Temporary Floor – Chicago Glut Gone For Now

Good morning,

I hope this message finds everyone safe and well.  Crude oil prices are hopefully carving out some support to keep from falling into single digits or negative territory.  Oil companies are beginning to finally cut production here in the US.  In addition, oil companies are starting to do what I feared: cutting dividends.  Shell announced a slashing of their dividend for the first time since WWII!  The inventory report this week showed that maybe we have peaked in production and finally slowing down on building of inventory.  The FED continues to put out offers for helping the economy which also help support oil prices.  We are also seeing a slight, and I do mean slight demand pick up on gasoline which shows that people are slowly starting to move around.  But I am not confident that oil prices will go much higher.  We are not out of the woods by any means.  So many oil companies burned through cash and restructured debt from 2018 hoping for the payoff in 2020.  Well, that’s not going to happen.  I imagine that bankruptcies and depressed oil stocks will continue through summer.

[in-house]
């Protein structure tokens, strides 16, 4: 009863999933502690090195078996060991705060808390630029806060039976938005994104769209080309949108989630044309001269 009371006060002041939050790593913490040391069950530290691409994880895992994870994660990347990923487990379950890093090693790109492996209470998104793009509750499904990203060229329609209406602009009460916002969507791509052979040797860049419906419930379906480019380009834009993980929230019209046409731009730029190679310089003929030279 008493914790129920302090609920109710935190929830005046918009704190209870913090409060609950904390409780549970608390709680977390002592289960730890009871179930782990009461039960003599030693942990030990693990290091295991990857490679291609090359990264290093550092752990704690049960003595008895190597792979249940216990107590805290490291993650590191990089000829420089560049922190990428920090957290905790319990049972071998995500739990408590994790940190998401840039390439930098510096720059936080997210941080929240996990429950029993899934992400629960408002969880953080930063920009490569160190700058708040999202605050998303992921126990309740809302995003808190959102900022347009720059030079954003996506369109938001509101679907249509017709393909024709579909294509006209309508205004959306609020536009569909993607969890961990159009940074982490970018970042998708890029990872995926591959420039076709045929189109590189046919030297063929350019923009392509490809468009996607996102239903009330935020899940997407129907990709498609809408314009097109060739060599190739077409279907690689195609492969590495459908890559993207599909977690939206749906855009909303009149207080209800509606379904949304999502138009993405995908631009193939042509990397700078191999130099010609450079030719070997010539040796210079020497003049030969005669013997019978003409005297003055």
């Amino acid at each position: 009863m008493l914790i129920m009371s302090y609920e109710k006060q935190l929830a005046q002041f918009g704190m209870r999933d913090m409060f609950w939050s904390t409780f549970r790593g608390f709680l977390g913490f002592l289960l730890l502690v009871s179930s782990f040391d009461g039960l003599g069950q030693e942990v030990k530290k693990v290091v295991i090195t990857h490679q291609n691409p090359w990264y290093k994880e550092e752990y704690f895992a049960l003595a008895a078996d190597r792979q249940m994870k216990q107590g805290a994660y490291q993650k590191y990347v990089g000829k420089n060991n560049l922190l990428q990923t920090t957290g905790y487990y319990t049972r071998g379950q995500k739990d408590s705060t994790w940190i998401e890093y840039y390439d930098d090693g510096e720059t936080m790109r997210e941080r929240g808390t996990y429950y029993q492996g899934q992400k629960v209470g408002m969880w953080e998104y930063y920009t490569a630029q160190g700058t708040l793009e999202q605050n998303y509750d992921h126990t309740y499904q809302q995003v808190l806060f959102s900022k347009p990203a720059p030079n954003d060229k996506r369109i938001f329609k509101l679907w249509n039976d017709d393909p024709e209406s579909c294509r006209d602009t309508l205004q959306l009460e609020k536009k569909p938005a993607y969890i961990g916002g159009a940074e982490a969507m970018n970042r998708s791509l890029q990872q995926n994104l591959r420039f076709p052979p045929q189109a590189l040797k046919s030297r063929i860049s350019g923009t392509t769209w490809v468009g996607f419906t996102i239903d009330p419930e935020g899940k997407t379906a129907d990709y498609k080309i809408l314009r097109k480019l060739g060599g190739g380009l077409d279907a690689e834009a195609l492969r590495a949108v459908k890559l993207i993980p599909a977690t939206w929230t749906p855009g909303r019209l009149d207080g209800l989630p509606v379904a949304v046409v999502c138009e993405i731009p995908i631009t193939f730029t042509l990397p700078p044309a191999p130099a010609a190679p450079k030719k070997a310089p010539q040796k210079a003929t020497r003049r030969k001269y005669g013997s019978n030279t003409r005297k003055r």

In our local market, gasoline cost has risen over 45 cents/gallon since the beginning of April.  Do not believe what you read in the papers.  Gasoline prices will not be staying under $1/gallon.  The glut of gasoline supply in Chicago is now gone and market economics have balanced accordingly.  The retail cost of gasoline is well above $1/gallon.  I expect to see gasoline prices rise to almost $1.49/gallon in the coming week.  Diesel cost has also risen by almost 30 cents/gallon.  I expect to see diesel retail prices move up a bit in the coming weeks as well.